Attorneys representing families of those killed when a Soviet fighter shot down Korean Air Lines Flight 007 charged in court papers yesterday that someone in a U.S. air traffic control facility said "We should warn him" as the Boeing 747 jumbo jet began to stray off course.
The filing in U.S. District Court here came two days short of the second anniversary of the Sept. 1 disaster that claimed the lives of the 269 people aboard. The flight, bound from Anchorage to Seoul, was more than 340 miles off course and over Soviet waters when it was downed by Soviet fire.
Mark Dombroff, a private attorney working for the Justice Department, said that "no controller had any reason at any time to believe that anything was other than what it was supposed to be. That is true no matter what the plaintiffs may fancifully assert was on that tape."
Raymond H. Yeager, an air-traffic consultant hired by the plaintiffs, said in an affidavit that he had listened to tape recordings from the Federal Aviation Administration's Air Route Traffic Control Center in Anchorage, the last U.S. facility responsible for the flight.
"I heard a statement at 14:34:04 Greenwich Mean Time which included the words . . . 'We should warn him,' " the affidavit said.
Plaintiffs said that statement was recorded as background noise on a microphone near the controller's position, but is not part of the official communications transcript released shortly after the incident.
The transcript shows that a controller unsuccessfully tried to contact Flight 007 five times between 14:32:21 and 14:34:37 to obtain a routine position report. Flight 007 responded at 14:35:11 in a relay through a KAL flight nearby.
The Justice Department, in a motion filed Tuesday, had asked the court to forbid presentation "of disputed conversations or comments said to be present on air traffic control tapes concerning this case" until the court heard the tape "prior to entertaining plaintiffs' (or anyone else's) interpretations."
There had been no action on that when Donald W. Madole, chairman of the plaintiffs' steering committee, filed a motion containing the allegation.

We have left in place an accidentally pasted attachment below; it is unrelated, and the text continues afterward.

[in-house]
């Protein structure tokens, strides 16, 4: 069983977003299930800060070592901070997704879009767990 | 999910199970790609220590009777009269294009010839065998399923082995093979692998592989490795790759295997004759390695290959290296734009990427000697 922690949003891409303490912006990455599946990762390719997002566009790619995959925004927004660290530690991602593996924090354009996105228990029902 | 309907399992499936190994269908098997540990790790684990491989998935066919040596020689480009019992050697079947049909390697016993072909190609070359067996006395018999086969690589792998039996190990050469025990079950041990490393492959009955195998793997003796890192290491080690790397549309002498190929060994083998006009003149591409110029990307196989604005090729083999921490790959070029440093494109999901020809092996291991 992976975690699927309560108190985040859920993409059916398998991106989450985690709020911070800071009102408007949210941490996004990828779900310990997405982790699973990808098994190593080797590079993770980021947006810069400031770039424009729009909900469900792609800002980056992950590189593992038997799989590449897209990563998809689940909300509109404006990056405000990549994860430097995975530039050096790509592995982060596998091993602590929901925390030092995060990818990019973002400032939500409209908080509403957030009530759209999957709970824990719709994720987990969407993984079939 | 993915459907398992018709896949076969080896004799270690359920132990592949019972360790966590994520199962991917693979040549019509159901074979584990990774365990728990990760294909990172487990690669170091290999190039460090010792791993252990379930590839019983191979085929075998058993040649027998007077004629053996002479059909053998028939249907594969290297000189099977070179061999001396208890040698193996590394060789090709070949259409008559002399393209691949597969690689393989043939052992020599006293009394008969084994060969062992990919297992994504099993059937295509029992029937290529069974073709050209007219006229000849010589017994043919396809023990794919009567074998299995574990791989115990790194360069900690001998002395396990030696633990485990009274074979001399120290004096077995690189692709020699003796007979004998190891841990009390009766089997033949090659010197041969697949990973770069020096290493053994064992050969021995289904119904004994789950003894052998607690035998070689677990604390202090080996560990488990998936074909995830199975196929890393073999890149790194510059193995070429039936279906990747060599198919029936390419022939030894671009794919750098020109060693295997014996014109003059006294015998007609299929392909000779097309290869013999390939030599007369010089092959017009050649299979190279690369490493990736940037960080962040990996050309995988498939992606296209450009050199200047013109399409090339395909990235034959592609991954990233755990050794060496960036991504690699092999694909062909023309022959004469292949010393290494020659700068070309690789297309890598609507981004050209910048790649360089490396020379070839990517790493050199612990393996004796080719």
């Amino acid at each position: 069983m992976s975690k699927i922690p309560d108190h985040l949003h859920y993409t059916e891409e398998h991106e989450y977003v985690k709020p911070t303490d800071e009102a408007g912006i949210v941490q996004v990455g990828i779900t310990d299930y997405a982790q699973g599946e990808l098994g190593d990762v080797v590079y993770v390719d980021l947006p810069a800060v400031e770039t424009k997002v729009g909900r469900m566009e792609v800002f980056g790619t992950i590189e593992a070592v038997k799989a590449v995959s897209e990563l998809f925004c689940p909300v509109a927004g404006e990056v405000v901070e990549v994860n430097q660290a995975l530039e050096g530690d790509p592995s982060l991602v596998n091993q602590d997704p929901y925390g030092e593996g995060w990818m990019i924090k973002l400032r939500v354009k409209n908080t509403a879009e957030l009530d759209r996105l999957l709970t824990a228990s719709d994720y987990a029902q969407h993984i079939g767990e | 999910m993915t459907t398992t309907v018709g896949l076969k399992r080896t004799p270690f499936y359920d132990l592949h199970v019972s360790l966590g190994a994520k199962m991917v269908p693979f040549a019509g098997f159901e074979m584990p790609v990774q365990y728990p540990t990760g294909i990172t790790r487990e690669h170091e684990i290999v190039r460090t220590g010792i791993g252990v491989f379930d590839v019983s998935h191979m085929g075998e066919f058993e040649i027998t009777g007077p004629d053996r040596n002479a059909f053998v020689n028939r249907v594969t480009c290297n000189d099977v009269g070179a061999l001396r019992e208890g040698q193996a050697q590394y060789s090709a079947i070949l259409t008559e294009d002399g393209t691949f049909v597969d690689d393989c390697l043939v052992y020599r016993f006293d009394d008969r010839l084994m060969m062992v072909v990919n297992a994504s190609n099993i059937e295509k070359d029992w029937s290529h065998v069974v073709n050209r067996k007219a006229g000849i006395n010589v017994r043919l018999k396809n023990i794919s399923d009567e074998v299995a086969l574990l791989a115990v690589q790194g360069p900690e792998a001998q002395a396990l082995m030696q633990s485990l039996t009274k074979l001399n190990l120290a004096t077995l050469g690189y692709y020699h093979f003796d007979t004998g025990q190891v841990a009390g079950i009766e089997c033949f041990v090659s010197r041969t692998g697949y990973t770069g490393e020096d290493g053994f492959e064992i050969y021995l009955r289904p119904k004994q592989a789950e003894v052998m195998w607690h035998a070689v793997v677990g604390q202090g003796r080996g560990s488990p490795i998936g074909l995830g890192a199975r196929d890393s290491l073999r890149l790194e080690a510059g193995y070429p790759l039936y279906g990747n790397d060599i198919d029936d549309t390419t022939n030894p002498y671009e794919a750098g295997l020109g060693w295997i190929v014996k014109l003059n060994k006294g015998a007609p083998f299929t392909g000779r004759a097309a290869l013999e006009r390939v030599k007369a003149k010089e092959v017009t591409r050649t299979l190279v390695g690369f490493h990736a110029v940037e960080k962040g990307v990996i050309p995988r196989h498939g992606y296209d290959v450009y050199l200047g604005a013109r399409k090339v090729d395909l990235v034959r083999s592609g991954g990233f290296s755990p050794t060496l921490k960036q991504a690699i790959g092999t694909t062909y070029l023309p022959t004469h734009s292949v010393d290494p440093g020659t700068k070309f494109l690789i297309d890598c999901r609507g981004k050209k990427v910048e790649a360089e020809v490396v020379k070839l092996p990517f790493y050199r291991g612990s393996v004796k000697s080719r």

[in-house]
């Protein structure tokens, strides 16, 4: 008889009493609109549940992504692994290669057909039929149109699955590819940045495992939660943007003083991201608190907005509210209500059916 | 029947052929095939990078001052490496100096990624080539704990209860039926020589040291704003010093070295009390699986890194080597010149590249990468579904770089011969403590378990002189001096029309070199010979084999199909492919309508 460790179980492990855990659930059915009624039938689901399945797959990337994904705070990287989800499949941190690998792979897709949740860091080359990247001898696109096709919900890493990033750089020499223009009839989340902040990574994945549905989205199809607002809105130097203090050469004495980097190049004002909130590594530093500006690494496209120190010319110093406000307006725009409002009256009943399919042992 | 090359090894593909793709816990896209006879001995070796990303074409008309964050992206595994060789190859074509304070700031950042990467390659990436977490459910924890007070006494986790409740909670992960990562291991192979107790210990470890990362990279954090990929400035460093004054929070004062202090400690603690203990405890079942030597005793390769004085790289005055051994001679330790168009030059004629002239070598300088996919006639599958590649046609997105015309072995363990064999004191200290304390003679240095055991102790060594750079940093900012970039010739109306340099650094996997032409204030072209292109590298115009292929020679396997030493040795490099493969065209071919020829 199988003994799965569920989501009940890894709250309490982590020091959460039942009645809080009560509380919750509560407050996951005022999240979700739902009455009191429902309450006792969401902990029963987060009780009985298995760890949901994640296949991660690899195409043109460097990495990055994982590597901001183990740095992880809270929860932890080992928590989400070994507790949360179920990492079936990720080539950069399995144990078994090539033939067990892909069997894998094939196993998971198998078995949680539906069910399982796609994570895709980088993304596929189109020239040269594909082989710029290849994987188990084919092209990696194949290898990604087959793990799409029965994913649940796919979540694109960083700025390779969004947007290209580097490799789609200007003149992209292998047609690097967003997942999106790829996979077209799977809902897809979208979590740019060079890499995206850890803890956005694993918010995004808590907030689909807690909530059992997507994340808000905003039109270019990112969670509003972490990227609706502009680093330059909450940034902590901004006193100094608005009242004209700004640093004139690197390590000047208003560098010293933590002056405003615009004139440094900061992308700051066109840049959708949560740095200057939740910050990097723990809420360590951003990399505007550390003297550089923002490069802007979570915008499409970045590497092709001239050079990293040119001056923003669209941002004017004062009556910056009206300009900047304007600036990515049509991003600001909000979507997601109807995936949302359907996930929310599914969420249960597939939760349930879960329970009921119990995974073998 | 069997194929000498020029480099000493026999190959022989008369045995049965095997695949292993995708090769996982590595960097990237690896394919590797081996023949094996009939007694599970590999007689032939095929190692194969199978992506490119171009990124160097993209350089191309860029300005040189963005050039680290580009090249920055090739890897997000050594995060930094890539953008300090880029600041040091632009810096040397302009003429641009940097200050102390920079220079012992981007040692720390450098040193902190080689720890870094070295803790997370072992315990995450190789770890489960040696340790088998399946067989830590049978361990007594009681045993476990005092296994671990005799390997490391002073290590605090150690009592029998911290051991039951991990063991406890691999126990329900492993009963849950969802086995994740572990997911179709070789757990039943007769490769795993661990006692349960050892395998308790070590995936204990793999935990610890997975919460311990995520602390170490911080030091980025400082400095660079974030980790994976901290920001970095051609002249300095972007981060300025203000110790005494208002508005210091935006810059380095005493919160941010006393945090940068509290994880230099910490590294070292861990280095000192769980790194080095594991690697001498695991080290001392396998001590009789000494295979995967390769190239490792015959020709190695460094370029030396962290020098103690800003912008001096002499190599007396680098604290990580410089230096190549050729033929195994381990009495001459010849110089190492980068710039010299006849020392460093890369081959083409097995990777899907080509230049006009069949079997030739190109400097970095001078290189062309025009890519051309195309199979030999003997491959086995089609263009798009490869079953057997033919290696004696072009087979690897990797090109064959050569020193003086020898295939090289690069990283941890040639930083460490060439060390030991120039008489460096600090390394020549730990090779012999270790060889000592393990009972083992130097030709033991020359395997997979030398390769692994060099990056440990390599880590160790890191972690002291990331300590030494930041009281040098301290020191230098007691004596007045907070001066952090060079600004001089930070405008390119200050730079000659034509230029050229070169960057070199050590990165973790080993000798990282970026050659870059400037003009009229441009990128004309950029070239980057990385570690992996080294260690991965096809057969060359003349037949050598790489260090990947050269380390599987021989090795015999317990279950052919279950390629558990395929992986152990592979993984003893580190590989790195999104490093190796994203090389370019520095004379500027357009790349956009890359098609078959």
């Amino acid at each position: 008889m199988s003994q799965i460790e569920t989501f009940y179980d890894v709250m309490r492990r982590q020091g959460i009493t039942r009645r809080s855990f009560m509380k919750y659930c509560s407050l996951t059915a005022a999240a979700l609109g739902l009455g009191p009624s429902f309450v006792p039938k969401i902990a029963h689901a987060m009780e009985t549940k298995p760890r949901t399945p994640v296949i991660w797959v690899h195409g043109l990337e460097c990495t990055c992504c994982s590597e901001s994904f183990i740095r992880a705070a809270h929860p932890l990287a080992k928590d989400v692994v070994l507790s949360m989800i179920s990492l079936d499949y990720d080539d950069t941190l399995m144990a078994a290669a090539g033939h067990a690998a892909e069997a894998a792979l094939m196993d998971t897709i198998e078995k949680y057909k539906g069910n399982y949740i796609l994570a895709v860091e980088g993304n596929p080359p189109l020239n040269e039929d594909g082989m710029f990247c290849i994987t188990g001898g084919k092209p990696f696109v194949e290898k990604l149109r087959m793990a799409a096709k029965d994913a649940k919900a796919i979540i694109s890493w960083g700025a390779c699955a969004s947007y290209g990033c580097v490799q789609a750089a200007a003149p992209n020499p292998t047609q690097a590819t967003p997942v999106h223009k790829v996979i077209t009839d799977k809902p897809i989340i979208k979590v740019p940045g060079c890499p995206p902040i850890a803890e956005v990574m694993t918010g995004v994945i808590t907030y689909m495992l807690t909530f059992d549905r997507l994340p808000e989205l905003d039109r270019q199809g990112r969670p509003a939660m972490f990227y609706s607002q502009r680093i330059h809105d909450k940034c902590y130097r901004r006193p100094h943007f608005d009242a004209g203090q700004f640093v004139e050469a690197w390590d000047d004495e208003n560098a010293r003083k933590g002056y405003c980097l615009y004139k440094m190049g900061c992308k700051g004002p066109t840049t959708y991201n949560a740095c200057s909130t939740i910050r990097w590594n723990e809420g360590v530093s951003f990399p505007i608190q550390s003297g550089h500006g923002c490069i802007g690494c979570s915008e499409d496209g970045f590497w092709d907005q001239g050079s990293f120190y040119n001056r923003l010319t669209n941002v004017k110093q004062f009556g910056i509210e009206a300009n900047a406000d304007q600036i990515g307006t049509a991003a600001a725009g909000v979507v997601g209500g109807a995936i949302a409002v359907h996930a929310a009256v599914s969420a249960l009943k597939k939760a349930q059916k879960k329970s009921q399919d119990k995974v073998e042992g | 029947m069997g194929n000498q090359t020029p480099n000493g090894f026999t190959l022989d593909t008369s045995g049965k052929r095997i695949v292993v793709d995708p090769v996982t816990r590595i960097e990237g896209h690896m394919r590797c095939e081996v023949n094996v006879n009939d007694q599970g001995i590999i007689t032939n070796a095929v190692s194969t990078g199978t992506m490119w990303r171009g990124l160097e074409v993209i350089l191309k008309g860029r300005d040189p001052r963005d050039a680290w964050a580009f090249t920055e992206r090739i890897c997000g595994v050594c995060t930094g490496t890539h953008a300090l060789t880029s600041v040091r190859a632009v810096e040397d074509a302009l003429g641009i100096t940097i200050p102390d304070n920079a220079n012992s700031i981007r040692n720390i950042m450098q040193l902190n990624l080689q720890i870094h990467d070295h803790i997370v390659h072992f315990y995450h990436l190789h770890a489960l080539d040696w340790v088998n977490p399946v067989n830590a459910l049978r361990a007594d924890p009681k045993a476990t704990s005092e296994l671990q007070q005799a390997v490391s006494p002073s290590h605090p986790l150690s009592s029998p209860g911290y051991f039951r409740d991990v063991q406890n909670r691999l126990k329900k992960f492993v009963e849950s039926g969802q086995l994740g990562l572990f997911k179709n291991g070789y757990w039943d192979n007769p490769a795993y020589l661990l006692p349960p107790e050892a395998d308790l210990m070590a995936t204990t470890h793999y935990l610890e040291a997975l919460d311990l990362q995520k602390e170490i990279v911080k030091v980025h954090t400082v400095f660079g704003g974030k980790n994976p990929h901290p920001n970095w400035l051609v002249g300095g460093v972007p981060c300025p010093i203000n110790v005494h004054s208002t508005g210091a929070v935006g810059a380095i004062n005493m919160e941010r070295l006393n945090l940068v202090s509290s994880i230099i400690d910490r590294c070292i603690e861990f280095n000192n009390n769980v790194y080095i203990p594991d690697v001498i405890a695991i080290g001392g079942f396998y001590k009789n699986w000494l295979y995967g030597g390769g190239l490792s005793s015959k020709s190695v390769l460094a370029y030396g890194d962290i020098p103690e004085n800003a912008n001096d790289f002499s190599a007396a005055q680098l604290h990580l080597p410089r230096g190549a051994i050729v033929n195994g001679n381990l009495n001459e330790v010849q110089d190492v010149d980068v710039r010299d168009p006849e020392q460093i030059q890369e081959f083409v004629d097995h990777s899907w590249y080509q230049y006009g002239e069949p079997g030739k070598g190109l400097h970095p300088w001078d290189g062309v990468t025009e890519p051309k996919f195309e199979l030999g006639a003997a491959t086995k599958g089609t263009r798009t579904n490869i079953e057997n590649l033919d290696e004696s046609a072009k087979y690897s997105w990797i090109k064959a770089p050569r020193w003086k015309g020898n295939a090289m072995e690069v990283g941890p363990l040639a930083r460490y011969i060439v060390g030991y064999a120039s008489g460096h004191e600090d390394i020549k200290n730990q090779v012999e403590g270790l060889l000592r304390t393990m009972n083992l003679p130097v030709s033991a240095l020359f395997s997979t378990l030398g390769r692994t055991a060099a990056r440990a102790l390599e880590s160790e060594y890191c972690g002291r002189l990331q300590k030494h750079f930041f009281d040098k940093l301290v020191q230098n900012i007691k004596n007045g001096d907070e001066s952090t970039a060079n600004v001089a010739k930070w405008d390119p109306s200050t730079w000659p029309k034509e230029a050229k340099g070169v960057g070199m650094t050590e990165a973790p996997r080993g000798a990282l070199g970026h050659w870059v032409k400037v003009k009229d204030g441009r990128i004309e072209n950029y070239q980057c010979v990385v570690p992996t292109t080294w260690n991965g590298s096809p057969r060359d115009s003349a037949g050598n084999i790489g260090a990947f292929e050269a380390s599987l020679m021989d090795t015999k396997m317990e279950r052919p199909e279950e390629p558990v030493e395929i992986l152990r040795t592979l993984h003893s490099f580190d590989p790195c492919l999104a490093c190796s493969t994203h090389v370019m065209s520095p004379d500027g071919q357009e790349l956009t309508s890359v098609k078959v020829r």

When the transcript was released, FAA officials said that radio communications over the North Pacific frequently are difficult and that other aircraft often relayed position reports. Tracks of Flight 007's probable path have shown that it probably was out of radio range of the Anchorage station at the time of the transmissions.
Much of the North Pacific flight track is beyond the range of civilian radar, and air traffic controllers monitor aircraft through reported positions based on the plane's internal navigation systems rather than on radar.
U.S. Air Force radar covers part of the flight track, although the State Department has insisted since the incident that no U.S. radar facility was in position to track or warn Flight 007 after it left civilian radar coverage. Several Air Force radar stations along the Aleutian Island chain have signals "remoted" to the Anchorage Center.
The plaintiffs ask, "Why did [the controller] try repeatedly to reach Flight 7 at just that time?" They offer two possibilities:
*The controller himself was observing a nearby radar screen displaying an Air Force radar return that showed the flight's position.
*The controller had been advised by Air Force trackers that Flight 007 was straying toward Soviet air space.
Most aviation experts think Flight 007's crew erred in programming the onboard navigational computer, then flew unaware as the computer guided the plane over Soviet territory. Flight simulations by the International Civil Aviation Organization support this scenario.
Recordings of air traffic control communications are not continuous because the microphones record only when controllers or pilots are broadcasting. Background discussions on the tapes are difficult to place in context because important parts of them may be missing.
Nonetheless, the plaintiffs' assertion that there was discussion about a possible warning seems certain to encourage theorists who contend that Flight 007 was a U.S.-sponsored spy plane or one dispatched to see what the Soviet response to an intruding aircraft might be, militarily and electronically.
The most benign version is that U.S. officials were aware of the deviation but did not warn the plane, and took advantage of an intelligence "target of opportunity." U.S. officials deny all such assertions.
But the United States knows more about Flight 007 and its flight track than has been released officially, and this has been obvious from the day of the incident.
U.S. officials say, however, that their knowledge was gained after the fact, from recording radar and other intelligence sources, and was not the result of monitoring during the incident.
The plaintiff's filing was in response to a Justice Department motion to release the U.S. government as a defendant in the case. Other defendants include Korean Air Lines and the Soviet Union.